Conclusions: In this proof-of-concept study, we demonstrate the value of incorporating information mined from existing allergy lists to detect DDIs in a real-world clinical setting. Since allergy lists are routinely collected in EHRs, DDIWAS has the potential to detect and validate DDI signals across institutions.

Improving the measurement of alexithymia in autistic adults: a psychometric investigation and refinement of the twenty-item Toronto Alexithymia Scale.
Williams ZJ, Gotham KO.
Mol Autism. 2021 Mar 2;12(1):20. doi: 10.1186/s13229-021-00427-9.

Oncogenic functions and therapeutic targeting of EphA2 in cancer.
Wilson K, Shiuan E, Brantley-Sieders DM.
Oncogene. 2021 Mar 8. doi: 10.1038/s41388-021-01714-8. Online ahead of print.

From Good to Bad: The Opposing Effects of PTHrP on Tumor Growth, Dormancy, and Metastasis Throughout Cancer Progression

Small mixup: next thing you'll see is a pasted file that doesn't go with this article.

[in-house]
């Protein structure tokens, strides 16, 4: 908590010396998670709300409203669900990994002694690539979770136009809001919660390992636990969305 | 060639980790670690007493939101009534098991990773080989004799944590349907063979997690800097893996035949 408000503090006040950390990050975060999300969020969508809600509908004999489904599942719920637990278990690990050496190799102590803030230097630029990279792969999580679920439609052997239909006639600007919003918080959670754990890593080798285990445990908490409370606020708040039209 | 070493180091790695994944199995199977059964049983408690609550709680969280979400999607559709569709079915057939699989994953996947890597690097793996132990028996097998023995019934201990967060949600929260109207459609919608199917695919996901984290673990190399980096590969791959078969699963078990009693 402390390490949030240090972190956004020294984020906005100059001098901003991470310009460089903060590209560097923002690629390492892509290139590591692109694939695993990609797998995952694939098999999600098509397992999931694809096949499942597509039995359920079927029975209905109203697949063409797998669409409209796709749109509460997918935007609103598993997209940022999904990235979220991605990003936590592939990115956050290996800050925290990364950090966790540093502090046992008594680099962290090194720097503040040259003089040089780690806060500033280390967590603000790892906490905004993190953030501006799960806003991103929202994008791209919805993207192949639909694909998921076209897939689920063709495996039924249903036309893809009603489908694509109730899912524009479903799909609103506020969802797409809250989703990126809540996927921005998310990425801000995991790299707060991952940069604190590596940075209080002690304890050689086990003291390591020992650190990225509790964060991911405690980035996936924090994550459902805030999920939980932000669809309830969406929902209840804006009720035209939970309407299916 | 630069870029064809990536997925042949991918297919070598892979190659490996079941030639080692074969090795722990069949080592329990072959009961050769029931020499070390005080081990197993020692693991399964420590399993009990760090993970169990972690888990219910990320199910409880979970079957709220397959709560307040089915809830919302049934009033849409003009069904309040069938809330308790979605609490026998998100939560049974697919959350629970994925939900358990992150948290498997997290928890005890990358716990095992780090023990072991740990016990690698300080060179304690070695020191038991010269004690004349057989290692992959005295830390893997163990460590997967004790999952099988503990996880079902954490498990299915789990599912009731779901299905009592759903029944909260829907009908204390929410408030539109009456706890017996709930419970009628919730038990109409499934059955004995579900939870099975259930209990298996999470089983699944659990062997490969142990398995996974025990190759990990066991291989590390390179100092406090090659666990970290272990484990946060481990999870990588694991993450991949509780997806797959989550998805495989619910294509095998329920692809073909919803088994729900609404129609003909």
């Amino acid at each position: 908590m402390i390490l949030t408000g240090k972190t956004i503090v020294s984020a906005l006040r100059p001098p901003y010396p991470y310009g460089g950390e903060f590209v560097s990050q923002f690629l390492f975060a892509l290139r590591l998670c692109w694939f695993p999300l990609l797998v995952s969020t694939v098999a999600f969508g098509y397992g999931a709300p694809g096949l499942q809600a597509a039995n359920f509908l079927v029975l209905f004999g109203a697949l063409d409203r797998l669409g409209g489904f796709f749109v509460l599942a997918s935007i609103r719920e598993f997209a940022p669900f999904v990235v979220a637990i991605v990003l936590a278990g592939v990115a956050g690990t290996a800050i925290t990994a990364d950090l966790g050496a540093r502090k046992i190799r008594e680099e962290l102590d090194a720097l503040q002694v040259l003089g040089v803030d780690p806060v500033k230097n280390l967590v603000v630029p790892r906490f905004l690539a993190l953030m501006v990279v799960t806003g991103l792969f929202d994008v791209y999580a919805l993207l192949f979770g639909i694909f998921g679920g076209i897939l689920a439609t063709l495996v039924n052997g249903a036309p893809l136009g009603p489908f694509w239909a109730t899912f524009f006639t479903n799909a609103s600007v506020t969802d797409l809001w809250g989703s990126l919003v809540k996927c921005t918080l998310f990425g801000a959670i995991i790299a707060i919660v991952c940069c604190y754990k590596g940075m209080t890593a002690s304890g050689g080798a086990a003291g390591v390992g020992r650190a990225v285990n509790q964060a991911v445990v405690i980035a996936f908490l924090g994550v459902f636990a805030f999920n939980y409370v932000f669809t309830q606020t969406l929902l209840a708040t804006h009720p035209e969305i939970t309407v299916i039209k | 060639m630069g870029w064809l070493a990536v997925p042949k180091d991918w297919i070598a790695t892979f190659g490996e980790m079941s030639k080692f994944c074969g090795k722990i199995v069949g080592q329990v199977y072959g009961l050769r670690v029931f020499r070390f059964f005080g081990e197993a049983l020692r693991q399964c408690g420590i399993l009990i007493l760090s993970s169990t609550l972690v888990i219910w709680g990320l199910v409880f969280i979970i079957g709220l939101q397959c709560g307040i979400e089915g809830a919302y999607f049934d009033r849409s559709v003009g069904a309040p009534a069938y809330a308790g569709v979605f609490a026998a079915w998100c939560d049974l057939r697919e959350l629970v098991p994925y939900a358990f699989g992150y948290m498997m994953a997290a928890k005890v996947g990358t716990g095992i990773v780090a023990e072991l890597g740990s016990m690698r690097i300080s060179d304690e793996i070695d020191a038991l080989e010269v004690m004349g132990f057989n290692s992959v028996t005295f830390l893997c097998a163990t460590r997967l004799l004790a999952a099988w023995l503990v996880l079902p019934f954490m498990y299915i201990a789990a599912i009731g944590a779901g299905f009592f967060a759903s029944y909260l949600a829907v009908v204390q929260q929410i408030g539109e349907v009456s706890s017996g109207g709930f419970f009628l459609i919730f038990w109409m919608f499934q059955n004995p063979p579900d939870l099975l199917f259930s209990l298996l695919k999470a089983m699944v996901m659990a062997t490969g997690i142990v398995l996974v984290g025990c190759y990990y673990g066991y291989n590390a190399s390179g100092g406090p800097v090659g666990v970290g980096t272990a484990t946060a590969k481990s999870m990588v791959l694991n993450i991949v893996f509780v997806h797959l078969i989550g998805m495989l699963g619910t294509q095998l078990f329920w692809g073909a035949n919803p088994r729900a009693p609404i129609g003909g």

Edwards CM, Johnson, RW.Front. Oncol. 2021 Mar 22. 11:644303. doi: 10.3389/fonc.2021.644303. Online ahead of print. 

Targeting Histone Modifications in Bone and Lung Metastatic Cancers.
Edwards CM, Johnson RW.
Curr Osteoporos Rep. 2021 Mar 15. doi: 10.1007/s11914-021-00670-2. Online ahead of print.

Evaluating human autosomal loci for sexually antagonistic viability selection in two large biobanks.
Kasimatis KR, Abraham A, Ralph PL, Kern AD, Capra JA, Phillips PC.
Genetics. 2021 Mar 3;217(1):1-10. doi: 10.1093/genetics/iyaa015.

ConceptWAS: a high-throughput method for early identification of COVID-19 presenting symptoms and characteristics from clinical notes.
Zhao J, Grabowska ME, Eric Kerchberger V, Smith JC, Nur Eken H, Feng Q, Peterson JF, Trent Rosenbloom S, Johnson KB, Wei WQ.
J Biomed Inform. 2021 Mar 24:103748. doi: 10.1016/j.jbi.2021.103748. Online ahead of print.

Single-cell analysis by mass cytometry reveals metabolic states of early-activated CD8+ T cells during the primary immune response.
Levine LS, Hiam-Galvez KJ, Marquez DM, Tenvooren I, Madden MZ, Contreras DC, Dahunsi DO, Irish JM, Oluwole OO, Rathmell JC, Spitzer MH.
Immunity. 2021 Mar 6:S1074-7613(21)00084-4. doi: 10.1016/j.immuni.2021.02.018. Online ahead of print.